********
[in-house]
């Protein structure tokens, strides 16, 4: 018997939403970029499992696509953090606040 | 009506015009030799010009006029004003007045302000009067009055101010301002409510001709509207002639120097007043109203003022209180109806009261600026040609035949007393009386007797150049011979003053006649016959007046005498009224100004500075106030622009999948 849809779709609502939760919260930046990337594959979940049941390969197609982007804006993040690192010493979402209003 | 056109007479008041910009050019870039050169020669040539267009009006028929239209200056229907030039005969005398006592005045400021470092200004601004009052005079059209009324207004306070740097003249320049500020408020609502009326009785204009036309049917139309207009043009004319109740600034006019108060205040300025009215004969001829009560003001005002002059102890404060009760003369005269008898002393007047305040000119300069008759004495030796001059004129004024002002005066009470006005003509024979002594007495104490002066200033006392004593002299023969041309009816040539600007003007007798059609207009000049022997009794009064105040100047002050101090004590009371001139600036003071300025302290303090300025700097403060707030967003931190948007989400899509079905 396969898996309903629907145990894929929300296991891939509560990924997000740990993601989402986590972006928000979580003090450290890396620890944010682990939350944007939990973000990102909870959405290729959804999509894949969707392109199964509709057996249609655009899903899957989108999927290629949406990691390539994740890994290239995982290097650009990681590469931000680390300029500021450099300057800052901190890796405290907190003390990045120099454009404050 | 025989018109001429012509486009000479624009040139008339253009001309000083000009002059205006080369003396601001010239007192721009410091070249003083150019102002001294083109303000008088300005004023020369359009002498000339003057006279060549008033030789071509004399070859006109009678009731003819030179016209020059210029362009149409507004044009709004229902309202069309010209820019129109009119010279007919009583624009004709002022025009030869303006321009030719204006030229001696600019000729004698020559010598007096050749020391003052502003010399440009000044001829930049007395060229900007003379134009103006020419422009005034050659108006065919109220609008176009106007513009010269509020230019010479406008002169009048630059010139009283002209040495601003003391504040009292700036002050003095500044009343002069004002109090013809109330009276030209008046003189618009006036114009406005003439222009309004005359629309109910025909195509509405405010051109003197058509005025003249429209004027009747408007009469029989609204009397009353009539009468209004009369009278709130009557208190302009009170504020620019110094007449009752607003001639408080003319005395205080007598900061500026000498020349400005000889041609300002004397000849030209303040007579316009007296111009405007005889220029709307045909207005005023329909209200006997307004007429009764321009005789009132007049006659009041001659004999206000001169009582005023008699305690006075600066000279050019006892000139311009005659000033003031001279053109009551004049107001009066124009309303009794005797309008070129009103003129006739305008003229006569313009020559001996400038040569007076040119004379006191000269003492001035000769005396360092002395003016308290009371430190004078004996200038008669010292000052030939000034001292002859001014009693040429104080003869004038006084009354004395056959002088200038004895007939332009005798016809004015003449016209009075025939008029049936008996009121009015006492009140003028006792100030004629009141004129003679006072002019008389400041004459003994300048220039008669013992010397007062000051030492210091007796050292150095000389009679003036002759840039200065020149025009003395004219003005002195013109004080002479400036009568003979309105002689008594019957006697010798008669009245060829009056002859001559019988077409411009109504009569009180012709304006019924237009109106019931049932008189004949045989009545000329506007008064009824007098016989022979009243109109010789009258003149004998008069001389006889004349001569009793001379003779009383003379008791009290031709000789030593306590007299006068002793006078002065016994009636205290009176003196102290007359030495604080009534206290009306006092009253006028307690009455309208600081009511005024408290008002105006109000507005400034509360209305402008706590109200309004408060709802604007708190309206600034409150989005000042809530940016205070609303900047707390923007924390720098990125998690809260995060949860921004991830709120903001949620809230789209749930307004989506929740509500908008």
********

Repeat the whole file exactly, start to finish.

[in-house]
């Protein structure tokens, strides 16, 4: 018997939403970029499992696509953090606040 | 009506015009030799010009006029004003007045302000009067009055101010301002409510001709509207002639120097007043109203003022209180109806009261600026040609035949007393009386007797150049011979003053006649016959007046005498009224100004500075106030622009999948 849809779709609502939760919260930046990337594959979940049941390969197609982007804006993040690192010493979402209003 | 056109007479008041910009050019870039050169020669040539267009009006028929239209200056229907030039005969005398006592005045400021470092200004601004009052005079059209009324207004306070740097003249320049500020408020609502009326009785204009036309049917139309207009043009004319109740600034006019108060205040300025009215004969001829009560003001005002002059102890404060009760003369005269008898002393007047305040000119300069008759004495030796001059004129004024002002005066009470006005003509024979002594007495104490002066200033006392004593002299023969041309009816040539600007003007007798059609207009000049022997009794009064105040100047002050101090004590009371001139600036003071300025302290303090300025700097403060707030967003931190948007989400899509079905 396969898996309903629907145990894929929300296991891939509560990924997000740990993601989402986590972006928000979580003090450290890396620890944010682990939350944007939990973000990102909870959405290729959804999509894949969707392109199964509709057996249609655009899903899957989108999927290629949406990691390539994740890994290239995982290097650009990681590469931000680390300029500021450099300057800052901190890796405290907190003390990045120099454009404050 | 025989018109001429012509486009000479624009040139008339253009001309000083000009002059205006080369003396601001010239007192721009410091070249003083150019102002001294083109303000008088300005004023020369359009002498000339003057006279060549008033030789071509004399070859006109009678009731003819030179016209020059210029362009149409507004044009709004229902309202069309010209820019129109009119010279007919009583624009004709002022025009030869303006321009030719204006030229001696600019000729004698020559010598007096050749020391003052502003010399440009000044001829930049007395060229900007003379134009103006020419422009005034050659108006065919109220609008176009106007513009010269509020230019010479406008002169009048630059010139009283002209040495601003003391504040009292700036002050003095500044009343002069004002109090013809109330009276030209008046003189618009006036114009406005003439222009309004005359629309109910025909195509509405405010051109003197058509005025003249429209004027009747408007009469029989609204009397009353009539009468209004009369009278709130009557208190302009009170504020620019110094007449009752607003001639408080003319005395205080007598900061500026000498020349400005000889041609300002004397000849030209303040007579316009007296111009405007005889220029709307045909207005005023329909209200006997307004007429009764321009005789009132007049006659009041001659004999206000001169009582005023008699305690006075600066000279050019006892000139311009005659000033003031001279053109009551004049107001009066124009309303009794005797309008070129009103003129006739305008003229006569313009020559001996400038040569007076040119004379006191000269003492001035000769005396360092002395003016308290009371430190004078004996200038008669010292000052030939000034001292002859001014009693040429104080003869004038006084009354004395056959002088200038004895007939332009005798016809004015003449016209009075025939008029049936008996009121009015006492009140003028006792100030004629009141004129003679006072002019008389400041004459003994300048220039008669013992010397007062000051030492210091007796050292150095000389009679003036002759840039200065020149025009003395004219003005002195013109004080002479400036009568003979309105002689008594019957006697010798008669009245060829009056002859001559019988077409411009109504009569009180012709304006019924237009109106019931049932008189004949045989009545000329506007008064009824007098016989022979009243109109010789009258003149004998008069001389006889004349001569009793001379003779009383003379008791009290031709000789030593306590007299006068002793006078002065016994009636205290009176003196102290007359030495604080009534206290009306006092009253006028307690009455309208600081009511005024408290008002105006109000507005400034509360209305402008706590109200309004408060709802604007708190309206600034409150989005000042809530940016205070609303900047707390923007924390720098990125998690809260995060949860921004991830709120903001949620809230789209749930307004989506929740509500908008």